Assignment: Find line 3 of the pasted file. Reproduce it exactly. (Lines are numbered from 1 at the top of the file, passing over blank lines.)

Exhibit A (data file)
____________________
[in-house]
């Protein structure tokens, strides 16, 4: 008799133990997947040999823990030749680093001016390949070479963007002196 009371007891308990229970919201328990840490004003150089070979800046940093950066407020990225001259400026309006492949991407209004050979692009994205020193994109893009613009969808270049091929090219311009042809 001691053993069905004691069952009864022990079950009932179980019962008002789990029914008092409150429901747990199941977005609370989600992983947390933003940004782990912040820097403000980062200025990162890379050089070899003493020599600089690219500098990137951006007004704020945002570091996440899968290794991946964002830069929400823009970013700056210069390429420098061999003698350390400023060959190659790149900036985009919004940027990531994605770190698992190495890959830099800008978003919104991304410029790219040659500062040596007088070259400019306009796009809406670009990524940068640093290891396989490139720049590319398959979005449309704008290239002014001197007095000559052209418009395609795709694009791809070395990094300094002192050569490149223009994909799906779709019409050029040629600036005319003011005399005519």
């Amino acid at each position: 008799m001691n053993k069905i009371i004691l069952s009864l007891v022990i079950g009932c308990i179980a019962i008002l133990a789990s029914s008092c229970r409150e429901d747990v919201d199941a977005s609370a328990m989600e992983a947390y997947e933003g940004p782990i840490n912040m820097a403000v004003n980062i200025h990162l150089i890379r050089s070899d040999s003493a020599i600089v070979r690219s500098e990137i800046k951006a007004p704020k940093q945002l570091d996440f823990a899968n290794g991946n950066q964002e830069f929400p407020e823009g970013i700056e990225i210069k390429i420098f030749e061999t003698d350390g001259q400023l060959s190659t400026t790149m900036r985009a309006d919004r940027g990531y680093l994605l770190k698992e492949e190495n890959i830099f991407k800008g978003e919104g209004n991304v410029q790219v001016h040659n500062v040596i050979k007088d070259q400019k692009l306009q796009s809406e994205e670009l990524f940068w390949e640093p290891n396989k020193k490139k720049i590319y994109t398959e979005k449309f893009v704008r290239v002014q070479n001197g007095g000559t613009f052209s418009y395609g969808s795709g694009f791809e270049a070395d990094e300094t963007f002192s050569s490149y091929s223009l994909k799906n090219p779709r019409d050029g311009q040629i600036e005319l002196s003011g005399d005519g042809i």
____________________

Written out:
């Amino acid at each position: 008799m001691n053993k069905i009371i004691l069952s009864l007891v022990i079950g009932c308990i179980a019962i008002l133990a789990s029914s008092c229970r409150e429901d747990v919201d199941a977005s609370a328990m989600e992983a947390y997947e933003g940004p782990i840490n912040m820097a403000v004003n980062i200025h990162l150089i890379r050089s070899d040999s003493a020599i600089v070979r690219s500098e990137i800046k951006a007004p704020k940093q945002l570091d996440f823990a899968n290794g991946n950066q964002e830069f929400p407020e823009g970013i700056e990225i210069k390429i420098f030749e061999t003698d350390g001259q400023l060959s190659t400026t790149m900036r985009a309006d919004r940027g990531y680093l994605l770190k698992e492949e190495n890959i830099f991407k800008g978003e919104g209004n991304v410029q790219v001016h040659n500062v040596i050979k007088d070259q400019k692009l306009q796009s809406e994205e670009l990524f940068w390949e640093p290891n396989k020193k490139k720049i590319y994109t398959e979005k449309f893009v704008r290239v002014q070479n001197g007095g000559t613009f052209s418009y395609g969808s795709g694009f791809e270049a070395d990094e300094t963007f002192s050569s490149y091929s223009l994909k799906n090219p779709r019409d050029g311009q040629i600036e005319l002196s003011g005399d005519g042809i």